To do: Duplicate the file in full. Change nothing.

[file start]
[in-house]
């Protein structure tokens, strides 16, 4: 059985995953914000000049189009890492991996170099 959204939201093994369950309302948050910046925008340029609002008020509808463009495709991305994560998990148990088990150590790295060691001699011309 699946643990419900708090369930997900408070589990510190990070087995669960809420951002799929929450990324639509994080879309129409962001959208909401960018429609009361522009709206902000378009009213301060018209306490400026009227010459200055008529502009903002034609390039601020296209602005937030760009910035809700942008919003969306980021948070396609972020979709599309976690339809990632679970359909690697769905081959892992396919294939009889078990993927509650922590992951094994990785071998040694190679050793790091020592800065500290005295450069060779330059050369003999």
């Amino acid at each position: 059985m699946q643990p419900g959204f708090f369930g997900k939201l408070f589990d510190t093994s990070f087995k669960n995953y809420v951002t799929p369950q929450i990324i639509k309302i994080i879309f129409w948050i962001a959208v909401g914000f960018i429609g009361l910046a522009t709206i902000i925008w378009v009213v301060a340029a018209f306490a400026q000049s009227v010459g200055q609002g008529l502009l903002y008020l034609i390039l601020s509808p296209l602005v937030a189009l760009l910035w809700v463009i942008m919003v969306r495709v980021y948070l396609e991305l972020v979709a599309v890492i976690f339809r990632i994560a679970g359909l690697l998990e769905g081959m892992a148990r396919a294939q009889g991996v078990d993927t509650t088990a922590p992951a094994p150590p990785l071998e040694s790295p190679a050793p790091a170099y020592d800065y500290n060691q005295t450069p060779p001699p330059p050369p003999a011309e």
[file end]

[in-house]
């Protein structure tokens, strides 16, 4: 059985995953914000000049189009890492991996170099 959204939201093994369950309302948050910046925008340029609002008020509808463009495709991305994560998990148990088990150590790295060691001699011309 699946643990419900708090369930997900408070589990510190990070087995669960809420951002799929929450990324639509994080879309129409962001959208909401960018429609009361522009709206902000378009009213301060018209306490400026009227010459200055008529502009903002034609390039601020296209602005937030760009910035809700942008919003969306980021948070396609972020979709599309976690339809990632679970359909690697769905081959892992396919294939009889078990993927509650922590992951094994990785071998040694190679050793790091020592800065500290005295450069060779330059050369003999």
């Amino acid at each position: 059985m699946q643990p419900g959204f708090f369930g997900k939201l408070f589990d510190t093994s990070f087995k669960n995953y809420v951002t799929p369950q929450i990324i639509k309302i994080i879309f129409w948050i962001a959208v909401g914000f960018i429609g009361l910046a522009t709206i902000i925008w378009v009213v301060a340029a018209f306490a400026q000049s009227v010459g200055q609002g008529l502009l903002y008020l034609i390039l601020s509808p296209l602005v937030a189009l760009l910035w809700v463009i942008m919003v969306r495709v980021y948070l396609e991305l972020v979709a599309v890492i976690f339809r990632i994560a679970g359909l690697l998990e769905g081959m892992a148990r396919a294939q009889g991996v078990d993927t509650t088990a922590p992951a094994p150590p990785l071998e040694s790295p190679a050793p790091a170099y020592d800065y500290n060691q005295t450069p060779p001699p330059p050369p003999a011309e």